.

Mahn’s last glimpse of Aurec was of the youth hunched over a small fire at their refuge in Grunmarrow. The look of despair wallowed deep in his spirit. His father’s death robbed him of what might have been. Aurec was a fine man, but not the experienced warfighter his people needed to lead them through the dark times. A prince at dawn, king at dusk. Mahn grinned ruefully. Aurec was a king without a kingdom.

“Leave Aurec to his sorrows for the moment. No man should come to the throne by such means,” Mahn said.

“The prince has…”

A sudden snap, crisp and echoing across the deepening night, stopped him in midsentence. Another followed. And another. Heavy boot steps turned into a loud roar. Armor jostling and weapons clanging joined in. Mahn’s eyes narrowed as he tracked the sounds. Both scouts forced themselves deeper into the snow as the front ranks of a company of Goblins marched into view. Their squat, grey bodies came in ragged ranks deep into the narrow pass. Mahn smiled coldly.

The scouts had been chasing rumors of Goblin troop movements since the initial displacement from Rogscroft in late autumn. Winter slowed most military action considerably, giving the beleaguered defenders the opportunity to gather their strength and refocus their efforts. Badron decided to keep his ten-thousand-man Wolfsreik in the lowlands to secure the kingdom and sent the Goblins into the mountains to root out the rebels and the Pell Darga tribes. The war quickly devolved into a brutal series of ambushes and hit-and-run engagements.

Mahn started counting as the Goblins went past. This marked the first time in two weeks he and Raste had seen the enemy. Fifty had already gone by, causing Mahn to swear under his breath. At least a full company was in front of them. For so many to be in one place meant something big was about to happen. The armored column continued on. Every few Goblins carried torches. Each flicker threatened to reveal the scouts. Neither would last long if they were forced to flee. Goblins might be slow witted and better suited to fight in caves, but they were exceptional trackers and notoriously vicious.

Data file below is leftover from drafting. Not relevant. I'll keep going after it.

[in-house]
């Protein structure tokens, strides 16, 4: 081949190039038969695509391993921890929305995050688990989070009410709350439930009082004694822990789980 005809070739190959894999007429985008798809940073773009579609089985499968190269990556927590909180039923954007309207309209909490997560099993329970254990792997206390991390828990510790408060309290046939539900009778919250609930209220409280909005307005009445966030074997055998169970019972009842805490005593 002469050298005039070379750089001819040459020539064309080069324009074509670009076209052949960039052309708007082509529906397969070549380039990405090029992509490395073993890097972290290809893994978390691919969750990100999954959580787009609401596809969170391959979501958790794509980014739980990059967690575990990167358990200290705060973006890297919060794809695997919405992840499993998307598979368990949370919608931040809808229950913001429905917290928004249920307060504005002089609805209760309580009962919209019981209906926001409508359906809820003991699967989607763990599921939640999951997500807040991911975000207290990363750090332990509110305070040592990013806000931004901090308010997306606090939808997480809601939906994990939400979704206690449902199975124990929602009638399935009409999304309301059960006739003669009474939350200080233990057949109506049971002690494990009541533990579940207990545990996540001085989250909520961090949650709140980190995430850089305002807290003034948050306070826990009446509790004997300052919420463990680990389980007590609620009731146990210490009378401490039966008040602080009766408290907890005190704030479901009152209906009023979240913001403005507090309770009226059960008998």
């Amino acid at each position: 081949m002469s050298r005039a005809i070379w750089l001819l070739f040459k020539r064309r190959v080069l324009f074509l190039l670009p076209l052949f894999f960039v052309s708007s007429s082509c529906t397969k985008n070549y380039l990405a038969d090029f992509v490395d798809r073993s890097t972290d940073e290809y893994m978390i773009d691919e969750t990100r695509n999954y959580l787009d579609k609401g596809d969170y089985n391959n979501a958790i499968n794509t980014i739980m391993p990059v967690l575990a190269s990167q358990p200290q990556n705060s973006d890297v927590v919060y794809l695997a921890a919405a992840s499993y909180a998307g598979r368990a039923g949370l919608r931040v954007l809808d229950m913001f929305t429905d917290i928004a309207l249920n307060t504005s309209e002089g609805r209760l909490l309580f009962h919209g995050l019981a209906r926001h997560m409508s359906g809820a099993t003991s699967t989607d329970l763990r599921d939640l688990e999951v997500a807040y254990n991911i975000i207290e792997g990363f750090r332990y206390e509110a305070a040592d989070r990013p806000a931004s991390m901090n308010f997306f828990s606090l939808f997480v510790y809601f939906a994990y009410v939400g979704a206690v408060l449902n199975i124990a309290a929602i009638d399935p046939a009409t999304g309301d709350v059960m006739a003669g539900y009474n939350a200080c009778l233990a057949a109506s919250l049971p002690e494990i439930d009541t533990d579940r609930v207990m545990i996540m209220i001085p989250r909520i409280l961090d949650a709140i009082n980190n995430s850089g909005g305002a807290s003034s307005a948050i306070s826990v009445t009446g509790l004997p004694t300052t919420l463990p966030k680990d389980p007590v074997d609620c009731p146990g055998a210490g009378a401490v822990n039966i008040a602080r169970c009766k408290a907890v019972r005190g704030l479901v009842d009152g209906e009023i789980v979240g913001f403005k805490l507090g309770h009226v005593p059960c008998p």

A small Goblin with a torch stopped abruptly and turned his head up to the air, sniffing deeply.

A second barreled through the ranks. “What is it? What do you smell?”

“Man stink.”

Howls and grunts spread through the column. Short swords, the traditional weapon preferred by Goblin infantry, were drawn in anticipation of battle. They were an animalistic race, bred for warfare. Carnage and slaughter were like an elixir from the gods to them. Heads swiveled, peering into every shadow and snow drift. They strained. Chests heaved. Blood heated, the Goblins wanted to be set loose.

Mahn slowly reached over to tap Raste’s shoulder. The younger scout immediately understood and, using the Goblins’ own noise for cover, started worming his way back down the slope. They might have a chance of escape if they could make it to the pine stand where their horses were tethered. The distance was only one hundred meters, but the going was narrow and treacherous due to the weather conditions. Ice coated the rocks and drooped from pine needles. Loose snow went down nearly a foot at its deepest. Mahn knew there wasn’t that much luck in the world. Any hope of escape he harbored vanished the next instant.

“Find the Humans! Bring me their heads and it’s an extra ration of grog!” the Goblin commander roared.

The column broke apart like a hammer stroke in a chorus of howls and cheers. Deprived remnants of the first Dwarves, Goblins lusted for the taste of flesh. They drew sword and axe. Their breath came in ragged plumes of steam. Anger filled their eyes, hatred filled their hearts. They split into squads and began to hunt, the promise of dining on Man an unquenchable lust. Mahn cursed again. The Goblins were better organized and moving much faster than he anticipated. They torched nearby trees and brush with enough foliage to burn. Soon thick clouds of choking black smoke wafted up. Snow began to melt at their feet.

BOOK: A Whisper After Midnight